NB: You can’t understand these trends without understanding why women are choosing to have children out of wedlock. Most of these births are not unwanted. See the Harvard Magazine article about Kathy Edin’s work — the seventh link below.

FINAL WORD — Let’s teach the most important math, the most important history at an age early enough to influence the most important decisions in a child’s life.

1. Math matters.

2. Sex matters.

3. Money matters.

NB: Power matters.

This series will be about the relationship between the math of money, sex, and power. To understand that math you must also understand human psychology, the laws of economics, and the laws of politics. This requires setting aside political bias and donning the thinking cap of a scientist, judge, or the ideal, objective, independent-minded citizen-juror. This means playing the role of Ulysses who tied himself to the mast to prevent himself from hurling himself overboard when he heard the sirens’ song. The siren song of our time is political bias.


I dedicate this post to my good friend Robert Gross who for the last few years has been nagging me (almost incessantly) about my utter failure to address the critically important issues of sex and psychology. Bob, this is just the beginning. To quote John Paul Jones, “I have not yet begun to fight.” And this will be a tough struggle. To paraphrase Stephen King, the most important things are the hardest to write about. The actual quote is, I think, “The most important things are the hardest to say because words diminish them.”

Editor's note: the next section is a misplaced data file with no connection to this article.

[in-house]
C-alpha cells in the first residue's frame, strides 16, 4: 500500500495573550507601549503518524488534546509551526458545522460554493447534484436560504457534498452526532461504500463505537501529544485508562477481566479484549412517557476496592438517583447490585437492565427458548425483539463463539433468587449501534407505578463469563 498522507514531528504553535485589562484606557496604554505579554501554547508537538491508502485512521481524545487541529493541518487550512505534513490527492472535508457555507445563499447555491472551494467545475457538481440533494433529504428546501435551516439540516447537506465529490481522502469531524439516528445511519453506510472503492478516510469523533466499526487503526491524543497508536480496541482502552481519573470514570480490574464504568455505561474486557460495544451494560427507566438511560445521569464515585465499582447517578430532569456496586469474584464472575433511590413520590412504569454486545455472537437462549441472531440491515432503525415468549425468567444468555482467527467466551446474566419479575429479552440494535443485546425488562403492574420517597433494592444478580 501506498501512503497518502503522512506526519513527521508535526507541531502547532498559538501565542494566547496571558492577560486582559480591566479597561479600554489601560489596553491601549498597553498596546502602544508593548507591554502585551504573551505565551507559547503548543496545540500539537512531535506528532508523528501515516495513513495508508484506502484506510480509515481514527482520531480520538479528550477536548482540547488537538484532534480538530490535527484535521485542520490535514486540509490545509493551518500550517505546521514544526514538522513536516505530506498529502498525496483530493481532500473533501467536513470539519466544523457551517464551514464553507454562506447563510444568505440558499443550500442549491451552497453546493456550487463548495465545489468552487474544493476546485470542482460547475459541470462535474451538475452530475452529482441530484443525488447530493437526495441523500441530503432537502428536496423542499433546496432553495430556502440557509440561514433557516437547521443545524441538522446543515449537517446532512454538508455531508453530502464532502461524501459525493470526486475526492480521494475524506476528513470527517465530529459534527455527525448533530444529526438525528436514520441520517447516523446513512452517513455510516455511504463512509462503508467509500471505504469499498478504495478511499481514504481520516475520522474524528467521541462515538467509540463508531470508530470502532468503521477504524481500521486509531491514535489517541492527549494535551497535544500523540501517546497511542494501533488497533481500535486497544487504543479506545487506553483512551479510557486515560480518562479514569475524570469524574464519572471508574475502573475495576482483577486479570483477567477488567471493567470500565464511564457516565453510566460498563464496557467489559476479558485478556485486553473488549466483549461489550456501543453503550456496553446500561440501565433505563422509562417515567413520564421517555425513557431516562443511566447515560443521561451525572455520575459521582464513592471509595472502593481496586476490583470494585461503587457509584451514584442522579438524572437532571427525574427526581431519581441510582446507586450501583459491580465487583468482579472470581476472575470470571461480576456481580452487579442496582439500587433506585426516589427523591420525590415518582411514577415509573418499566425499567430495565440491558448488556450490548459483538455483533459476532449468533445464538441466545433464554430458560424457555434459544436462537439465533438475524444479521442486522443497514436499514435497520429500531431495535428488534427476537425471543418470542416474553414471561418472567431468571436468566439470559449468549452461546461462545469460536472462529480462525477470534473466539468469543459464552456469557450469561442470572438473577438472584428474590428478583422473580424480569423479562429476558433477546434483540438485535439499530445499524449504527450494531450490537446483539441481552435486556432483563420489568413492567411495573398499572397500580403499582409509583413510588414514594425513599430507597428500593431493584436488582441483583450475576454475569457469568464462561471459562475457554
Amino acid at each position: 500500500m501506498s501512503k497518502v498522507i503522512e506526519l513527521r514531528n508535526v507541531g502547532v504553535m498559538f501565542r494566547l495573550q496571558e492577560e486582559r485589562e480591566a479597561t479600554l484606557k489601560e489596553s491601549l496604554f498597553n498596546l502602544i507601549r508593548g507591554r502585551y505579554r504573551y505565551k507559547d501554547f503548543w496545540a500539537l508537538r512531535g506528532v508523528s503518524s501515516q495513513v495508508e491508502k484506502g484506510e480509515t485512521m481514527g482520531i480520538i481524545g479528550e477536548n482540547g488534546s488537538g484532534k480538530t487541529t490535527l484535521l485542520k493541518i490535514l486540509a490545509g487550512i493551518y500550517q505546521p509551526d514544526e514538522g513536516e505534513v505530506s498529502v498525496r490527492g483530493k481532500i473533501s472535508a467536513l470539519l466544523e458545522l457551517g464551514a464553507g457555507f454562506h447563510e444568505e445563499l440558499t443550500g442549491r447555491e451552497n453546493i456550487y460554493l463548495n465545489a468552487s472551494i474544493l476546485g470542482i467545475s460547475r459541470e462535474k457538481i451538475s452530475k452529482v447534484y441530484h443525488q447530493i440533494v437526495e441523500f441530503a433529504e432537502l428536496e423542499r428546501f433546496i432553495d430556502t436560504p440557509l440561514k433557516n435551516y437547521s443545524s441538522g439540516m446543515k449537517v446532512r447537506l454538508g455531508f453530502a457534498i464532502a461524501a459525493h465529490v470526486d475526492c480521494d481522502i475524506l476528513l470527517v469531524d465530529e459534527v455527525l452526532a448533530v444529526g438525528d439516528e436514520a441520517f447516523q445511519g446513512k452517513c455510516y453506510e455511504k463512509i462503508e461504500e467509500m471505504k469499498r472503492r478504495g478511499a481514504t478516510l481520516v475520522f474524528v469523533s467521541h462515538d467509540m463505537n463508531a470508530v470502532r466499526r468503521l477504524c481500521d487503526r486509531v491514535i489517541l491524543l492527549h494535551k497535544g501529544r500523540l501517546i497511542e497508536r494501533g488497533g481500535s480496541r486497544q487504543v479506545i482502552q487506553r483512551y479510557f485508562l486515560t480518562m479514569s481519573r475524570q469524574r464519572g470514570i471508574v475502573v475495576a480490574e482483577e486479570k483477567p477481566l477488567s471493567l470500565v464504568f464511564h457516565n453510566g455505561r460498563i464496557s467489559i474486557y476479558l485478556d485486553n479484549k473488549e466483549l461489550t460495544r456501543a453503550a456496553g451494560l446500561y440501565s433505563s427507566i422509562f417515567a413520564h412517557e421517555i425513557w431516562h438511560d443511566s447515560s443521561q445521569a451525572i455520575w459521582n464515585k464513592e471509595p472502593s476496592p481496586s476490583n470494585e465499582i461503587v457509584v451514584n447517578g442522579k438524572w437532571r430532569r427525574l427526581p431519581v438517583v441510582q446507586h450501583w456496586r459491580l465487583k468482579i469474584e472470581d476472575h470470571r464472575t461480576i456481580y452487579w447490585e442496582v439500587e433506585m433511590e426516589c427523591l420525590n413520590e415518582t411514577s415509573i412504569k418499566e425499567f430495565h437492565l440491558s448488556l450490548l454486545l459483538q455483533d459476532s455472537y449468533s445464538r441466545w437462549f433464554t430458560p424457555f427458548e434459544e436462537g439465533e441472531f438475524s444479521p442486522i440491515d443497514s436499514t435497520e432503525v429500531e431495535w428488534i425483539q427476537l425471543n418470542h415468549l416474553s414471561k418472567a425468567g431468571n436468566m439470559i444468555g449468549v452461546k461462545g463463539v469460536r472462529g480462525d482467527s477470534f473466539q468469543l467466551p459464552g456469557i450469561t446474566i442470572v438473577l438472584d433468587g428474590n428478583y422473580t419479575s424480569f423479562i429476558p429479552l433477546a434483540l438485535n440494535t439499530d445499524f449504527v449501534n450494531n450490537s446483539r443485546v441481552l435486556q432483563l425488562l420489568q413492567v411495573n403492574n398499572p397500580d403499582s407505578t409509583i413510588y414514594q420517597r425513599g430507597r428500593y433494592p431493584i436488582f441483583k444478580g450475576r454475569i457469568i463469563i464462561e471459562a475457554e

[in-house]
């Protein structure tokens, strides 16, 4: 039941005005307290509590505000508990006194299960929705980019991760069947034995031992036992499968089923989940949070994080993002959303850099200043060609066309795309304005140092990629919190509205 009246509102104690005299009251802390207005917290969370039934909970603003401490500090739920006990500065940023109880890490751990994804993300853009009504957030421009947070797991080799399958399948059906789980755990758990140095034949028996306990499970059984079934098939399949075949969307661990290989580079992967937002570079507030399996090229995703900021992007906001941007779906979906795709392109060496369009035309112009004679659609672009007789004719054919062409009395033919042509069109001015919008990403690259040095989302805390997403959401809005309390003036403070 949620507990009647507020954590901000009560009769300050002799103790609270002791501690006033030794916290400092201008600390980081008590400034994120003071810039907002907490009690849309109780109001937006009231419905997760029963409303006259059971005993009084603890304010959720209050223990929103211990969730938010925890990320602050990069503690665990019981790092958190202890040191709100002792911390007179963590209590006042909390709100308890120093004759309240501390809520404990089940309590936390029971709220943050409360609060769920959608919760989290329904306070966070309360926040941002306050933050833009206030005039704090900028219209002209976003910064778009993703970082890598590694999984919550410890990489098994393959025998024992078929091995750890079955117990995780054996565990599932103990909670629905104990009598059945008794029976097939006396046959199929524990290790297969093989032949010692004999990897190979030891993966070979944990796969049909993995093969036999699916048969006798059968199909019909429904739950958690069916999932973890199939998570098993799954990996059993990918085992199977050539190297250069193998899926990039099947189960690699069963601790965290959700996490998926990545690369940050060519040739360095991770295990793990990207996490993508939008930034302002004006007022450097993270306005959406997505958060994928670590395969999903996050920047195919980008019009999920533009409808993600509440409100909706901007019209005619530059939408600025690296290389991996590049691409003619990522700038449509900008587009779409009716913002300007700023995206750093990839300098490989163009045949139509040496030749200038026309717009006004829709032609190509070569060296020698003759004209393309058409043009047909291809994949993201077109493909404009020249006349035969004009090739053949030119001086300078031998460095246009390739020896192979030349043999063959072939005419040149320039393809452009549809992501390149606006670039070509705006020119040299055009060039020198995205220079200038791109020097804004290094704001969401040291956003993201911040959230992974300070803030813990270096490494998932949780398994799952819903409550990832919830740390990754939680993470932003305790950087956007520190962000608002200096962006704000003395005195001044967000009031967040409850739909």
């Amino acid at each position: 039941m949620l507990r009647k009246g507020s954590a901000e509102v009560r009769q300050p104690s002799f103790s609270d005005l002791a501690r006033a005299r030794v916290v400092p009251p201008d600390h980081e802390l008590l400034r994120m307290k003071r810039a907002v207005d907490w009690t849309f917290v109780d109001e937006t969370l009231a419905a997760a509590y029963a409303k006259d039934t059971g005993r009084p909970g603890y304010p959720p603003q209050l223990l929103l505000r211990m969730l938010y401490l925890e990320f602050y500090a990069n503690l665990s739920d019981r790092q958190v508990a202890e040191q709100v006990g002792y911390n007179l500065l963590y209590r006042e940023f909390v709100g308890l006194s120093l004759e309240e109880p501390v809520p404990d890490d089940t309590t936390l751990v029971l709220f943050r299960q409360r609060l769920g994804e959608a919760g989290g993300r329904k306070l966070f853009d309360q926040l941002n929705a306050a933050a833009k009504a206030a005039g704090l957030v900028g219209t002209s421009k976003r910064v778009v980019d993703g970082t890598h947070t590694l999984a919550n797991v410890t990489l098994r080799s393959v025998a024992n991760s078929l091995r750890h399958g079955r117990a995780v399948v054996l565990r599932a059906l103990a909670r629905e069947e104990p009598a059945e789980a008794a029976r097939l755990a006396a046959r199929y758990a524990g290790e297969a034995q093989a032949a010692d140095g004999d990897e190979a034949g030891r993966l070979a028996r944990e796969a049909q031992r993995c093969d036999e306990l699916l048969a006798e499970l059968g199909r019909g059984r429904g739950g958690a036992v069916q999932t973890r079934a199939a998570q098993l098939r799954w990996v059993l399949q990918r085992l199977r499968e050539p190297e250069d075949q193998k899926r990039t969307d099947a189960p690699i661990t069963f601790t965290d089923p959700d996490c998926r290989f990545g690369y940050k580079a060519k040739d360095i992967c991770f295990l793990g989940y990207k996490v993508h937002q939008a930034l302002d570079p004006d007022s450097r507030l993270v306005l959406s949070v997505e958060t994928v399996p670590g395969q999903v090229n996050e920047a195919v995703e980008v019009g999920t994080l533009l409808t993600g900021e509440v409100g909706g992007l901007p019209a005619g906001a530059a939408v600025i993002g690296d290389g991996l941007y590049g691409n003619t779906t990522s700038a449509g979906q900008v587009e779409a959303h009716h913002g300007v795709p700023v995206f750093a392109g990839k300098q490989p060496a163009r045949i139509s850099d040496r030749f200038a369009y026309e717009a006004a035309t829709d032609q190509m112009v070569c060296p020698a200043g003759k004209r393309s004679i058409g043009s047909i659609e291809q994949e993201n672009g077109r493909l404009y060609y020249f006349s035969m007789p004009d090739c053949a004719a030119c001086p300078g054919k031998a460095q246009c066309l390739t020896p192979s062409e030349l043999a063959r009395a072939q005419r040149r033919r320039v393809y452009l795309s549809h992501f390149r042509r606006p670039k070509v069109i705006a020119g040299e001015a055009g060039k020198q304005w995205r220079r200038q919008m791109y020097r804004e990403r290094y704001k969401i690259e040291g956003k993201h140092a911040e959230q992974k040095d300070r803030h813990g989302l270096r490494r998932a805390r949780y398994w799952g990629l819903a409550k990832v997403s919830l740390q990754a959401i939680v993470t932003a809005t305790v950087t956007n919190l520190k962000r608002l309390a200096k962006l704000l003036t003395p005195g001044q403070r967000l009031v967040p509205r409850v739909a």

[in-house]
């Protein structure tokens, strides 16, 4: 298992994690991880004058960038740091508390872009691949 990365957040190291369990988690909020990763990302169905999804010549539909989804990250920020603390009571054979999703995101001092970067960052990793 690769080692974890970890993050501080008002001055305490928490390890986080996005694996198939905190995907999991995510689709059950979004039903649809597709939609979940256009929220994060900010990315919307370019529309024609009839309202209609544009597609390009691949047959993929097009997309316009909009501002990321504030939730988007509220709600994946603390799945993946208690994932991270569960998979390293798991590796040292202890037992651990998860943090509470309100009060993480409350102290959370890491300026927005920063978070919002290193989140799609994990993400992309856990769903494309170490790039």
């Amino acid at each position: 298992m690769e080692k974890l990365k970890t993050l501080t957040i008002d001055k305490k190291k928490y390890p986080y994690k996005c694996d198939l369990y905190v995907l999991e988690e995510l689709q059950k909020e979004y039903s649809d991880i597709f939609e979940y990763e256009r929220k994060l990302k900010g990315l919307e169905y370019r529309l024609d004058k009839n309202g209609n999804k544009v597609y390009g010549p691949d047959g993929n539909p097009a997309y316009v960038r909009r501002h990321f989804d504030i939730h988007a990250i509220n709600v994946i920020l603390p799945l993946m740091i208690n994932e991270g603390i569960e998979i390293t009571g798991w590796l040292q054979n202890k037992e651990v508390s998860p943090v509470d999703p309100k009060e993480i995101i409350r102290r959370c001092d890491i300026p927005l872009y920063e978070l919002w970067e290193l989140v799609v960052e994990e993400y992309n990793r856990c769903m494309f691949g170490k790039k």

Income and fertility

What Blocks Social Mobility? Single Parents.

Family structure matters, but can we do anything about it?

When Having Babies Beats Marriage

New mothers, not married: Technology shock, the demise of shotgun marriage, and the increase in out-of-wedlock births

Janet Yellen’s Surprisingly Traditional Views About Family Breakdown

Last three years of posts organized thematically:

PDF with headlines — Google Drive


Please share the coolest thing you learned this week related to math, statistics, or numbers in general. Or, even better, the coolest or most important thing you learned in your life related to math.

This is your chance to make someone else’s day. And to consolidate in your memory something you might otherwise forget. Or to think more deeply than otherwise about something dear to your heart. Continuity is key to depth of thought.